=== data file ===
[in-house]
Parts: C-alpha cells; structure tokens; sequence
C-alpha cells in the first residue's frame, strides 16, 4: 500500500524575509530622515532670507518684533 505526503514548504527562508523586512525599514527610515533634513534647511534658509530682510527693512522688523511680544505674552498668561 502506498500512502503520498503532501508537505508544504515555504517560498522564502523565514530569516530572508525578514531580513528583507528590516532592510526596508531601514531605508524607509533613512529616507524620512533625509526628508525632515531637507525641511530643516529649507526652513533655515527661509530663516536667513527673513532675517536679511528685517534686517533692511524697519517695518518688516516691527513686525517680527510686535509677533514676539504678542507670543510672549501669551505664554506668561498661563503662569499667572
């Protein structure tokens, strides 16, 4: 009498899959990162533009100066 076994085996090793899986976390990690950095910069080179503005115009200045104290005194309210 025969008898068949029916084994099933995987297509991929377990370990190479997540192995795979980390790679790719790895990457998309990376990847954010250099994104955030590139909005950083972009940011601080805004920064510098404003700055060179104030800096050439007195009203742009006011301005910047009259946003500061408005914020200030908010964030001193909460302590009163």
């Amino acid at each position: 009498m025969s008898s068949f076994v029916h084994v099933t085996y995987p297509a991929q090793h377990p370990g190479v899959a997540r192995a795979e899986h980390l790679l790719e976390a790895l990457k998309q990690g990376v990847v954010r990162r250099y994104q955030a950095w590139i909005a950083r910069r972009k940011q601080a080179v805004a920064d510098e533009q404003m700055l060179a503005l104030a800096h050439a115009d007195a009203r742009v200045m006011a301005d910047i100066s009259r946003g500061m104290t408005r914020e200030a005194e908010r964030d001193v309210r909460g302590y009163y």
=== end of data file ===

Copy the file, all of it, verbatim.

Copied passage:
[in-house]
Parts: C-alpha cells; structure tokens; sequence
C-alpha cells in the first residue's frame, strides 16, 4: 500500500524575509530622515532670507518684533 505526503514548504527562508523586512525599514527610515533634513534647511534658509530682510527693512522688523511680544505674552498668561 502506498500512502503520498503532501508537505508544504515555504517560498522564502523565514530569516530572508525578514531580513528583507528590516532592510526596508531601514531605508524607509533613512529616507524620512533625509526628508525632515531637507525641511530643516529649507526652513533655515527661509530663516536667513527673513532675517536679511528685517534686517533692511524697519517695518518688516516691527513686525517680527510686535509677533514676539504678542507670543510672549501669551505664554506668561498661563503662569499667572
């Protein structure tokens, strides 16, 4: 009498899959990162533009100066 076994085996090793899986976390990690950095910069080179503005115009200045104290005194309210 025969008898068949029916084994099933995987297509991929377990370990190479997540192995795979980390790679790719790895990457998309990376990847954010250099994104955030590139909005950083972009940011601080805004920064510098404003700055060179104030800096050439007195009203742009006011301005910047009259946003500061408005914020200030908010964030001193909460302590009163």
């Amino acid at each position: 009498m025969s008898s068949f076994v029916h084994v099933t085996y995987p297509a991929q090793h377990p370990g190479v899959a997540r192995a795979e899986h980390l790679l790719e976390a790895l990457k998309q990690g990376v990847v954010r990162r250099y994104q955030a950095w590139i909005a950083r910069r972009k940011q601080a080179v805004a920064d510098e533009q404003m700055l060179a503005l104030a800096h050439a115009d007195a009203r742009v200045m006011a301005d910047i100066s009259r946003g500061m104290t408005r914020e200030a005194e908010r964030d001193v309210r909460g302590y009163y």